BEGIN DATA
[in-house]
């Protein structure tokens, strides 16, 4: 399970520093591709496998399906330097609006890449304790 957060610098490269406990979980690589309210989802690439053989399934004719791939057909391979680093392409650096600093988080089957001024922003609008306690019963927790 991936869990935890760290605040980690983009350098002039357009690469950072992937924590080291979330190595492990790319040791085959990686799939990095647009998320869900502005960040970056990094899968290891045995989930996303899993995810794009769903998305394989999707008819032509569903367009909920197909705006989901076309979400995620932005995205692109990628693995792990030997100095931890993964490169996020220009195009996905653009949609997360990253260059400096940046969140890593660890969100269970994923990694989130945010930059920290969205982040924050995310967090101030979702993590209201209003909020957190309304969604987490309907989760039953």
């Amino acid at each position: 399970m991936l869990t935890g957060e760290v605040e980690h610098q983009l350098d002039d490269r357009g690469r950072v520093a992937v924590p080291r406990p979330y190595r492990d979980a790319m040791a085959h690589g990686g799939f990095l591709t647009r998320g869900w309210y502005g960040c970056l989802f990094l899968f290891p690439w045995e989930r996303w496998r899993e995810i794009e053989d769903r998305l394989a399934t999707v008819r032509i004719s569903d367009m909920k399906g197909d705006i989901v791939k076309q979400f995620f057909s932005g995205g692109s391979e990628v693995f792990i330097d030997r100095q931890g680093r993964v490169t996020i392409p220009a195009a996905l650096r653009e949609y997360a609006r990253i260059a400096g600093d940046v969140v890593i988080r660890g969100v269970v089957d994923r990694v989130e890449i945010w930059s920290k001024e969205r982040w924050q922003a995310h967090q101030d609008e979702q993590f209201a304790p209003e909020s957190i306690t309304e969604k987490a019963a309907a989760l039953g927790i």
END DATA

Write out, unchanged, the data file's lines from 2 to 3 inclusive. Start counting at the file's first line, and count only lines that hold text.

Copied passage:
């Protein structure tokens, strides 16, 4: 399970520093591709496998399906330097609006890449304790 957060610098490269406990979980690589309210989802690439053989399934004719791939057909391979680093392409650096600093988080089957001024922003609008306690019963927790 991936869990935890760290605040980690983009350098002039357009690469950072992937924590080291979330190595492990790319040791085959990686799939990095647009998320869900502005960040970056990094899968290891045995989930996303899993995810794009769903998305394989999707008819032509569903367009909920197909705006989901076309979400995620932005995205692109990628693995792990030997100095931890993964490169996020220009195009996905653009949609997360990253260059400096940046969140890593660890969100269970994923990694989130945010930059920290969205982040924050995310967090101030979702993590209201209003909020957190309304969604987490309907989760039953």
């Amino acid at each position: 399970m991936l869990t935890g957060e760290v605040e980690h610098q983009l350098d002039d490269r357009g690469r950072v520093a992937v924590p080291r406990p979330y190595r492990d979980a790319m040791a085959h690589g990686g799939f990095l591709t647009r998320g869900w309210y502005g960040c970056l989802f990094l899968f290891p690439w045995e989930r996303w496998r899993e995810i794009e053989d769903r998305l394989a399934t999707v008819r032509i004719s569903d367009m909920k399906g197909d705006i989901v791939k076309q979400f995620f057909s932005g995205g692109s391979e990628v693995f792990i330097d030997r100095q931890g680093r993964v490169t996020i392409p220009a195009a996905l650096r653009e949609y997360a609006r990253i260059a400096g600093d940046v969140v890593i988080r660890g969100v269970v089957d994923r990694v989130e890449i945010w930059s920290k001024e969205r982040w924050q922003a995310h967090q101030d609008e979702q993590f209201a304790p209003e909020s957190i306690t309304e969604k987490a019963a309907a989760l039953g927790i």